The Ruins of Ryan Ranch
The decaying adobe remains of an old homestead are just off the beaten path in Joshua Tree National Park.
A trip to Joshua Tree National Park is worth it just for a glimpse of the Seussian yucca plants, cracked, stacked boulders, and prickly pear cacti—but in addition to its natural treasures, the Mojave Desert has archaeological ones, too.
For proof, stop by Ryan Ranch. Though it’s in the shadow of the steep Ryan Mountain, this trail is one of the park’s easiest hikes. Your mission isn’t to get your heart pumping, but to find the history hiding in plain sight.
Your destination is a set of adobe ruins that aren’t easily visible from the start of the trail: the most obvious relics of an estate built here at the end of the 1800s by J. D. Ryan, who operated the nearby Lost Horse Mine.
Originally, the estate included a main house, a two-room bunkhouse, and another, single-room structure. It was holding up pretty well nearly a century later—the roof, window panes, and doors were still intact—though visitors had begun to etch graffiti into the surfaces. The grounds were also home to a well; a corral made from boulders, wood, and pipe; and a graveyard with a few stone markers. Then, in the late 1970s, much of the estate burned down in an act of suspected arson.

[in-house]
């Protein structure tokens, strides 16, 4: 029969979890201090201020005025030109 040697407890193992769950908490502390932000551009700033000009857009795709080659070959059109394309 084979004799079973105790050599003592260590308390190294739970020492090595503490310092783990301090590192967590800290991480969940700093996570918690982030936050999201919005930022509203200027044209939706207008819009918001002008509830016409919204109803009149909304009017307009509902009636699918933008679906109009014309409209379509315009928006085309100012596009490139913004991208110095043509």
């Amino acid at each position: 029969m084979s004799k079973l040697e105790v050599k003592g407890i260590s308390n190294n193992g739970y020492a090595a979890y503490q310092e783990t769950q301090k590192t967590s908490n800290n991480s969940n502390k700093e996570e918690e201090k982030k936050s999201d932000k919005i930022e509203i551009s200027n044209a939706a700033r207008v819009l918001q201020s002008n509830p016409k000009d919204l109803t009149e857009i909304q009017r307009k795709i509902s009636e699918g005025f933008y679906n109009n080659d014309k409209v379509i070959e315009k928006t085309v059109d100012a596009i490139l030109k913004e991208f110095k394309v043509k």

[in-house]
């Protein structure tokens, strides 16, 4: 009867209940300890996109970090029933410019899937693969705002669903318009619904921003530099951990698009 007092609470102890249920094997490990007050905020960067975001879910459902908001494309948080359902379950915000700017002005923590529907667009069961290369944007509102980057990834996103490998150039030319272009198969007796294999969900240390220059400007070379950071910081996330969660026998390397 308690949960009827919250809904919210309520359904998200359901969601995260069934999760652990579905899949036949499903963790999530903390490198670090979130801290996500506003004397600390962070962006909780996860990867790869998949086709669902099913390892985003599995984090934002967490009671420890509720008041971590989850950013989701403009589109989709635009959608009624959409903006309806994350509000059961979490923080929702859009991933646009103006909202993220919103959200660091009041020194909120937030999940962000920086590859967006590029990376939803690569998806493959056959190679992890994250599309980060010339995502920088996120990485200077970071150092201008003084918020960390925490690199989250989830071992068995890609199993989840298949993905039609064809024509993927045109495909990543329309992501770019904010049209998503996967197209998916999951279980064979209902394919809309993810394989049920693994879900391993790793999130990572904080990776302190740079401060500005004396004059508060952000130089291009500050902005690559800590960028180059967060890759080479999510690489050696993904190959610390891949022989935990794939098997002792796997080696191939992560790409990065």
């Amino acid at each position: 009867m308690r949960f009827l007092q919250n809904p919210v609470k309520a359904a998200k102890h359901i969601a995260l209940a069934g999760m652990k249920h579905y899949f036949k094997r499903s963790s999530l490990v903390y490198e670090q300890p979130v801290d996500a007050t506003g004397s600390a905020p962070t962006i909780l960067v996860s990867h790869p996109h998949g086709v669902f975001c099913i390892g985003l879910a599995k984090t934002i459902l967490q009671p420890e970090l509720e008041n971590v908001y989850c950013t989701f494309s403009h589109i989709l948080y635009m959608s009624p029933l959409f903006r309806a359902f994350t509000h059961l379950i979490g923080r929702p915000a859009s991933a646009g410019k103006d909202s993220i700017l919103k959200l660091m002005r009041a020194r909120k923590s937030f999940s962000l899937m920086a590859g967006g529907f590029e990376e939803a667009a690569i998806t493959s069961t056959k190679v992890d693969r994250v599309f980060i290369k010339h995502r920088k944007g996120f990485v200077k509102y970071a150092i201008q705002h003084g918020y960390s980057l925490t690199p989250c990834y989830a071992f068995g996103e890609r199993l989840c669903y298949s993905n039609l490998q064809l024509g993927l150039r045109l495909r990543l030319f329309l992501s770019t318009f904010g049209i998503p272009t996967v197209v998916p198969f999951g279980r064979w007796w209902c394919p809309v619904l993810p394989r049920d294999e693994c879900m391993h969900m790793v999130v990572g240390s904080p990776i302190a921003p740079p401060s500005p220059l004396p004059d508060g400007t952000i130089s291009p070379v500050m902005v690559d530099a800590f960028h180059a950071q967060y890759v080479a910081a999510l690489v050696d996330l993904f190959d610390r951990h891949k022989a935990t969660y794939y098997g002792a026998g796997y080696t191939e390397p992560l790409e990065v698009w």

In the mid-2000s, park archaeologists worked to stabilize the ruins by encasing them in lime plaster. The fragments that survived the blaze still warrant a visit, if only to see how the creamy beige ruins evoke the hues and curves of the rocks beyond them. While little of the home’s footprint remains, if you stand in the “doorways,” it’s easy to imagine the astonishing view that the family woke up to so many decades ago.
Know Before You Go
There's little cell phone service in the park. To find the trail to Ryan Ranch, pick up a map at a park entrance or visitors' center. For more history about mining in the area, check out the trail to Lost Horse Mine, which is four miles roundtrip.
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